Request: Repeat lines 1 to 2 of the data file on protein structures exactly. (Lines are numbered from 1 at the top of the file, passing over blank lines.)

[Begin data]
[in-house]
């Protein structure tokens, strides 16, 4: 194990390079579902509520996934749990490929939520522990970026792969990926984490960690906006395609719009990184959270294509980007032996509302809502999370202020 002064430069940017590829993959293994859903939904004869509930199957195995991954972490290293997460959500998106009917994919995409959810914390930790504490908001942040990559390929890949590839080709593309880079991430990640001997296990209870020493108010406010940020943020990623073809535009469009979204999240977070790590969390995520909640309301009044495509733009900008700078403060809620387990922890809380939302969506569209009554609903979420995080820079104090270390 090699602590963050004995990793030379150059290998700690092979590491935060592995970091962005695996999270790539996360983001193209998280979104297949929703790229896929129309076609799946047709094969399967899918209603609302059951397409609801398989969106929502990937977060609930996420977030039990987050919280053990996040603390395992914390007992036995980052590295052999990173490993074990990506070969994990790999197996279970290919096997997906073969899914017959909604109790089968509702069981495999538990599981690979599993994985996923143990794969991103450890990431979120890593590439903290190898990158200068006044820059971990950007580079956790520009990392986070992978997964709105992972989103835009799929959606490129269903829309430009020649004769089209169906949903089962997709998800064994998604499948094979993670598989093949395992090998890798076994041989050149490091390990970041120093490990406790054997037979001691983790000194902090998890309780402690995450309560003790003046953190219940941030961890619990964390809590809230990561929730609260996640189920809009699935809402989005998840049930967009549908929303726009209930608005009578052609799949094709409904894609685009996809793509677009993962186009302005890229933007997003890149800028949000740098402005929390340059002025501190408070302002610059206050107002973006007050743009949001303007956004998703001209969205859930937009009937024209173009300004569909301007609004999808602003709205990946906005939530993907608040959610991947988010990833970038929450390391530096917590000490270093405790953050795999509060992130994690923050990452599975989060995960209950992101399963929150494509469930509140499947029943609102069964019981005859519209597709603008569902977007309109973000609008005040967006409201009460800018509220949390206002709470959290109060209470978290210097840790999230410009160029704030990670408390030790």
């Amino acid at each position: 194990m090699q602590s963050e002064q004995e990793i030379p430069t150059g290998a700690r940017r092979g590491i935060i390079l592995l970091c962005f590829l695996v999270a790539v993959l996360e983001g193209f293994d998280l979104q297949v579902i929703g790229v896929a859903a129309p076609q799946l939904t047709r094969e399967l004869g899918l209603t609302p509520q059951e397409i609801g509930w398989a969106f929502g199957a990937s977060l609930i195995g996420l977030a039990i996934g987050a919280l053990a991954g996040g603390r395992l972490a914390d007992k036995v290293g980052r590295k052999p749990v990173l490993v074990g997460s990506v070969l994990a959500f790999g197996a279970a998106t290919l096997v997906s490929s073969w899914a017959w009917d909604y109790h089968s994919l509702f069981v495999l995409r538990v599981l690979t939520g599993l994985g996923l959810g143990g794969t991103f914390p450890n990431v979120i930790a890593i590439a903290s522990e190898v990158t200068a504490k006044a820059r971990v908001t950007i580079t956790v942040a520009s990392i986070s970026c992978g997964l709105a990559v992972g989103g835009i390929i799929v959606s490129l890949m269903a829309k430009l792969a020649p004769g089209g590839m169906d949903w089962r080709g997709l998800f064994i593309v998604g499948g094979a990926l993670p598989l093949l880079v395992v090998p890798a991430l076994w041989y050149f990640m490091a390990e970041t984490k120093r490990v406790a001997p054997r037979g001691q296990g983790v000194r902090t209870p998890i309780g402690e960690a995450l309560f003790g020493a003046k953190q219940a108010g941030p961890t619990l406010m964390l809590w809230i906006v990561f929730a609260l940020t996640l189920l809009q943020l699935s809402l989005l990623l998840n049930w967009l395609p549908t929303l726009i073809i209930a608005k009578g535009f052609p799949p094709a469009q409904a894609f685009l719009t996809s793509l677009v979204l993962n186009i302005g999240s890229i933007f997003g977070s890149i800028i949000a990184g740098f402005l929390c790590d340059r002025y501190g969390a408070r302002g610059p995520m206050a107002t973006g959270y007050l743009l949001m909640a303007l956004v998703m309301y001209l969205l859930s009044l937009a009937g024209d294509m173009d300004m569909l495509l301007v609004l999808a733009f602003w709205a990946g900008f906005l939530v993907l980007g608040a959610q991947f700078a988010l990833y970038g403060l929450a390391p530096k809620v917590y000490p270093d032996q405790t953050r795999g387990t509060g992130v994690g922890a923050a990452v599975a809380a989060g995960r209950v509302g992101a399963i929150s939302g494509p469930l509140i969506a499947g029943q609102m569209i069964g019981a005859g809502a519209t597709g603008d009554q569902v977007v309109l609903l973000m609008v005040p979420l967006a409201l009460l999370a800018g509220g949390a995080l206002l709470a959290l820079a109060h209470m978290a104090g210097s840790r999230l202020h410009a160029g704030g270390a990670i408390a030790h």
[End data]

[in-house]
């Protein structure tokens, strides 16, 4: 194990390079579902509520996934749990490929939520522990970026792969990926984490960690906006395609719009990184959270294509980007032996509302809502999370202020 002064430069940017590829993959293994859903939904004869509930199957195995991954972490290293997460959500998106009917994919995409959810914390930790504490908001942040990559390929890949590839080709593309880079991430990640001997296990209870020493108010406010940020943020990623073809535009469009979204999240977070790590969390995520909640309301009044495509733009900008700078403060809620387990922890809380939302969506569209009554609903979420995080820079104090270390 090699602590963050004995990793030379150059290998700690092979590491935060592995970091962005695996999270790539996360983001193209998280979104297949929703790229896929129309076609799946047709094969399967899918209603609302059951397409609801398989969106929502990937977060609930996420977030039990987050919280053990996040603390395992914390007992036995980052590295052999990173490993074990990506070969994990790999197996279970290919096997997906073969899914017959909604109790089968509702069981495999538990599981690979599993994985996923143990794969991103450890990431979120890593590439903290190898990158200068006044820059971990950007580079956790520009990392986070992978997964709105992972989103835009799929959606490129269903829309430009020649004769089209169906949903089962997709998800064994998604499948094979993670598989093949395992090998890798076994041989050149490091390990970041120093490990406790054997037979001691983790000194902090998890309780402690995450309560003790003046953190219940941030961890619990964390809590809230990561929730609260996640189920809009699935809402989005998840049930967009549908929303726009209930608005009578052609799949094709409904894609685009996809793509677009993962186009302005890229933007997003890149800028949000740098402005929390340059002025501190408070302002610059206050107002973006007050743009949001303007956004998703001209969205859930937009009937024209173009300004569909301007609004999808602003709205990946906005939530993907608040959610991947988010990833970038929450390391530096917590000490270093405790953050795999509060992130994690923050990452599975989060995960209950992101399963929150494509469930509140499947029943609102069964019981005859519209597709603008569902977007309109973000609008005040967006409201009460800018509220949390206002709470959290109060209470978290210097840790999230410009160029704030990670408390030790």